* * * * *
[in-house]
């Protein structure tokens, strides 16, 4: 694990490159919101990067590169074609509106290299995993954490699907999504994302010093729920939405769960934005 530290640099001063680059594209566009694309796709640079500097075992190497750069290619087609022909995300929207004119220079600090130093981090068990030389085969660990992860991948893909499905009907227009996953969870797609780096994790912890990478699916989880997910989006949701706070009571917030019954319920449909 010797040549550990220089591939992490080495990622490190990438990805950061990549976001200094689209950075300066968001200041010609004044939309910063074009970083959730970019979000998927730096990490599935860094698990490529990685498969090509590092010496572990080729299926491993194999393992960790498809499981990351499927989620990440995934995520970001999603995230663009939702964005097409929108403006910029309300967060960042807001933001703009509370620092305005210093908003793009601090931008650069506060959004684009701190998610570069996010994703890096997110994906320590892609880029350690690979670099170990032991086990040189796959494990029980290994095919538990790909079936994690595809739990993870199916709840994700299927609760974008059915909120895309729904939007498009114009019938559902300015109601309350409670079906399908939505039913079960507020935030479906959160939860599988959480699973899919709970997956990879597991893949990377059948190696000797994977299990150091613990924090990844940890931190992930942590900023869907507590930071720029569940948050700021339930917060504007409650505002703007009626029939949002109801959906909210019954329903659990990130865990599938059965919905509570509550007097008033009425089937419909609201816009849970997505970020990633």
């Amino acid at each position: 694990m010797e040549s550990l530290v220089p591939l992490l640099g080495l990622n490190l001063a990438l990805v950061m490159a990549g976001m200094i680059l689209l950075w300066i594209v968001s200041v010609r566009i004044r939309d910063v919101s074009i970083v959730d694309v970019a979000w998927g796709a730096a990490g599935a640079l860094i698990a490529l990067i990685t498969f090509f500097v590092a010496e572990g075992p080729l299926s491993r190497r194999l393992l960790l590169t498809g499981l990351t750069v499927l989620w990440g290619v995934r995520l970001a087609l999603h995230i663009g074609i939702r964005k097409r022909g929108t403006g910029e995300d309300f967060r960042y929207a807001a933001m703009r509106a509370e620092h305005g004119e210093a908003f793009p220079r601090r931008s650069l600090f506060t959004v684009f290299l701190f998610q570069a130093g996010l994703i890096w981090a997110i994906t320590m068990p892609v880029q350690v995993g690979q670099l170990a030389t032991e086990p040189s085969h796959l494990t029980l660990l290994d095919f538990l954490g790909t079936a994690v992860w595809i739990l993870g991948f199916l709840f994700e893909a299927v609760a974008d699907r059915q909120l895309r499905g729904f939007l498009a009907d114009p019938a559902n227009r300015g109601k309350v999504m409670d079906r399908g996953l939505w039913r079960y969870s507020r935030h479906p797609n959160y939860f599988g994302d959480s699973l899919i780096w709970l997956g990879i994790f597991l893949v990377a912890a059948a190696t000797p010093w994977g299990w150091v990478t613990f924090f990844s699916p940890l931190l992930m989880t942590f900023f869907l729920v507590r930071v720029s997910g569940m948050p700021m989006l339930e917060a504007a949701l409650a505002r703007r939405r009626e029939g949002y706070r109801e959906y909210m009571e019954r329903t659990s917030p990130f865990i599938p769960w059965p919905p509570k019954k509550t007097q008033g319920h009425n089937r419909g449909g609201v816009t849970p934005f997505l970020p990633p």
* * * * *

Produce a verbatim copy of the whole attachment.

[in-house]
């Protein structure tokens, strides 16, 4: 694990490159919101990067590169074609509106290299995993954490699907999504994302010093729920939405769960934005 530290640099001063680059594209566009694309796709640079500097075992190497750069290619087609022909995300929207004119220079600090130093981090068990030389085969660990992860991948893909499905009907227009996953969870797609780096994790912890990478699916989880997910989006949701706070009571917030019954319920449909 010797040549550990220089591939992490080495990622490190990438990805950061990549976001200094689209950075300066968001200041010609004044939309910063074009970083959730970019979000998927730096990490599935860094698990490529990685498969090509590092010496572990080729299926491993194999393992960790498809499981990351499927989620990440995934995520970001999603995230663009939702964005097409929108403006910029309300967060960042807001933001703009509370620092305005210093908003793009601090931008650069506060959004684009701190998610570069996010994703890096997110994906320590892609880029350690690979670099170990032991086990040189796959494990029980290994095919538990790909079936994690595809739990993870199916709840994700299927609760974008059915909120895309729904939007498009114009019938559902300015109601309350409670079906399908939505039913079960507020935030479906959160939860599988959480699973899919709970997956990879597991893949990377059948190696000797994977299990150091613990924090990844940890931190992930942590900023869907507590930071720029569940948050700021339930917060504007409650505002703007009626029939949002109801959906909210019954329903659990990130865990599938059965919905509570509550007097008033009425089937419909609201816009849970997505970020990633």
């Amino acid at each position: 694990m010797e040549s550990l530290v220089p591939l992490l640099g080495l990622n490190l001063a990438l990805v950061m490159a990549g976001m200094i680059l689209l950075w300066i594209v968001s200041v010609r566009i004044r939309d910063v919101s074009i970083v959730d694309v970019a979000w998927g796709a730096a990490g599935a640079l860094i698990a490529l990067i990685t498969f090509f500097v590092a010496e572990g075992p080729l299926s491993r190497r194999l393992l960790l590169t498809g499981l990351t750069v499927l989620w990440g290619v995934r995520l970001a087609l999603h995230i663009g074609i939702r964005k097409r022909g929108t403006g910029e995300d309300f967060r960042y929207a807001a933001m703009r509106a509370e620092h305005g004119e210093a908003f793009p220079r601090r931008s650069l600090f506060t959004v684009f290299l701190f998610q570069a130093g996010l994703i890096w981090a997110i994906t320590m068990p892609v880029q350690v995993g690979q670099l170990a030389t032991e086990p040189s085969h796959l494990t029980l660990l290994d095919f538990l954490g790909t079936a994690v992860w595809i739990l993870g991948f199916l709840f994700e893909a299927v609760a974008d699907r059915q909120l895309r499905g729904f939007l498009a009907d114009p019938a559902n227009r300015g109601k309350v999504m409670d079906r399908g996953l939505w039913r079960y969870s507020r935030h479906p797609n959160y939860f599988g994302d959480s699973l899919i780096w709970l997956g990879i994790f597991l893949v990377a912890a059948a190696t000797p010093w994977g299990w150091v990478t613990f924090f990844s699916p940890l931190l992930m989880t942590f900023f869907l729920v507590r930071v720029s997910g569940m948050p700021m989006l339930e917060a504007a949701l409650a505002r703007r939405r009626e029939g949002y706070r109801e959906y909210m009571e019954r329903t659990s917030p990130f865990i599938p769960w059965p919905p509570k019954k509550t007097q008033g319920h009425n089937r419909g449909g609201v816009t849970p934005f997505l970020p990633p």